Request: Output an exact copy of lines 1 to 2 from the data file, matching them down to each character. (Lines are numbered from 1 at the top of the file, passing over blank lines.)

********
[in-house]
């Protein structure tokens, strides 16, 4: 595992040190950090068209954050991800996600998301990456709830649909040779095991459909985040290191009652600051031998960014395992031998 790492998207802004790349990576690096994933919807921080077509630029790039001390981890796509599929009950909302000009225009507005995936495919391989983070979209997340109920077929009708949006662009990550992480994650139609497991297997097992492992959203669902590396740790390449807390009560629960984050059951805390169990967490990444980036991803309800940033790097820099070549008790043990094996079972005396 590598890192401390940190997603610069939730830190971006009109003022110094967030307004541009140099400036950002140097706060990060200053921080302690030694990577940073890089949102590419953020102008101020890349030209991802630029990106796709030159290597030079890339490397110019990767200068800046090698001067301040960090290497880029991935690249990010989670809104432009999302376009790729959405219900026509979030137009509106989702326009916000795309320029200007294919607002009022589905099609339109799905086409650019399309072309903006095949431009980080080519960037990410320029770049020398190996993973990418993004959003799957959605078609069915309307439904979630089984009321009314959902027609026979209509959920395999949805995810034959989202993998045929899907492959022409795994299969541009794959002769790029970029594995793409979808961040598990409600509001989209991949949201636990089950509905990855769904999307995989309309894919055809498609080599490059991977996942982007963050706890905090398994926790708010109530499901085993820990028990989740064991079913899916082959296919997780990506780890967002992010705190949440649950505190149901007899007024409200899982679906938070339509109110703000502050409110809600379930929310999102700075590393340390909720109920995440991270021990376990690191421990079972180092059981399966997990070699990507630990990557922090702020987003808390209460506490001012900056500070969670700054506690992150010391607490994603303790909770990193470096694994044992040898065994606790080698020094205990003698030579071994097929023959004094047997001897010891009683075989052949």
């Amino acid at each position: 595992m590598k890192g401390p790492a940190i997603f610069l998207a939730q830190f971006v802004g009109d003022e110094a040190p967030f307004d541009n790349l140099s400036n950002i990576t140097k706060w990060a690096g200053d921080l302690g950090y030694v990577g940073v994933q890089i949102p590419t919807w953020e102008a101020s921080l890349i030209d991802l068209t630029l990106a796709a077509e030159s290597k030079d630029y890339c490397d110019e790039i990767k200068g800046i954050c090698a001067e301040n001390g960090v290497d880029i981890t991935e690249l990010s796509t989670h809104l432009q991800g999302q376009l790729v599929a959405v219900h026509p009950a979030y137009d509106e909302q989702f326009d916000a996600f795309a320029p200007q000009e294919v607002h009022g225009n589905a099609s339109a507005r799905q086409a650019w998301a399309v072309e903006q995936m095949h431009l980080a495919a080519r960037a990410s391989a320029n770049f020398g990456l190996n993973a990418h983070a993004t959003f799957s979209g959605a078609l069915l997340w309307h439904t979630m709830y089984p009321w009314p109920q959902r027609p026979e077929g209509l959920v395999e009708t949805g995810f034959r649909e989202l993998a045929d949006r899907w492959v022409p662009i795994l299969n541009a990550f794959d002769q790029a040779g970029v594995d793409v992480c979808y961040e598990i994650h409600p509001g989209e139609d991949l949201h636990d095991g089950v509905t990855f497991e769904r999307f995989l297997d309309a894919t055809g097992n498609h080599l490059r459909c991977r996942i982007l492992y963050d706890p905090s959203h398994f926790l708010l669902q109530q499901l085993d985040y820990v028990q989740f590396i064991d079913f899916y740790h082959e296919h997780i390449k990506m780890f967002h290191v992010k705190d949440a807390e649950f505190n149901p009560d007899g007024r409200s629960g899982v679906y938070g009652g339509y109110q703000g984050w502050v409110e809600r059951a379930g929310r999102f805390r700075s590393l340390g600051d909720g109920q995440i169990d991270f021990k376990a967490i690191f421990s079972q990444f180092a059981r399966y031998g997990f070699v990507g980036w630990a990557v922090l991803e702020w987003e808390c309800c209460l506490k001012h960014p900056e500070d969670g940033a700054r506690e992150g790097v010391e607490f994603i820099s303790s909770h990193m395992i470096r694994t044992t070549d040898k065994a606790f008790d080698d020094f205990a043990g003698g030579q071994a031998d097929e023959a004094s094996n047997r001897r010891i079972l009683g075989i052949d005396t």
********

[in-house]
């Protein structure tokens, strides 16, 4: 595992040190950090068209954050991800996600998301990456709830649909040779095991459909985040290191009652600051031998960014395992031998 790492998207802004790349990576690096994933919807921080077509630029790039001390981890796509599929009950909302000009225009507005995936495919391989983070979209997340109920077929009708949006662009990550992480994650139609497991297997097992492992959203669902590396740790390449807390009560629960984050059951805390169990967490990444980036991803309800940033790097820099070549008790043990094996079972005396 590598890192401390940190997603610069939730830190971006009109003022110094967030307004541009140099400036950002140097706060990060200053921080302690030694990577940073890089949102590419953020102008101020890349030209991802630029990106796709030159290597030079890339490397110019990767200068800046090698001067301040960090290497880029991935690249990010989670809104432009999302376009790729959405219900026509979030137009509106989702326009916000795309320029200007294919607002009022589905099609339109799905086409650019399309072309903006095949431009980080080519960037990410320029770049020398190996993973990418993004959003799957959605078609069915309307439904979630089984009321009314959902027609026979209509959920395999949805995810034959989202993998045929899907492959022409795994299969541009794959002769790029970029594995793409979808961040598990409600509001989209991949949201636990089950509905990855769904999307995989309309894919055809498609080599490059991977996942982007963050706890905090398994926790708010109530499901085993820990028990989740064991079913899916082959296919997780990506780890967002992010705190949440649950505190149901007899007024409200899982679906938070339509109110703000502050409110809600379930929310999102700075590393340390909720109920995440991270021990376990690191421990079972180092059981399966997990070699990507630990990557922090702020987003808390209460506490001012900056500070969670700054506690992150010391607490994603303790909770990193470096694994044992040898065994606790080698020094205990003698030579071994097929023959004094047997001897010891009683075989052949």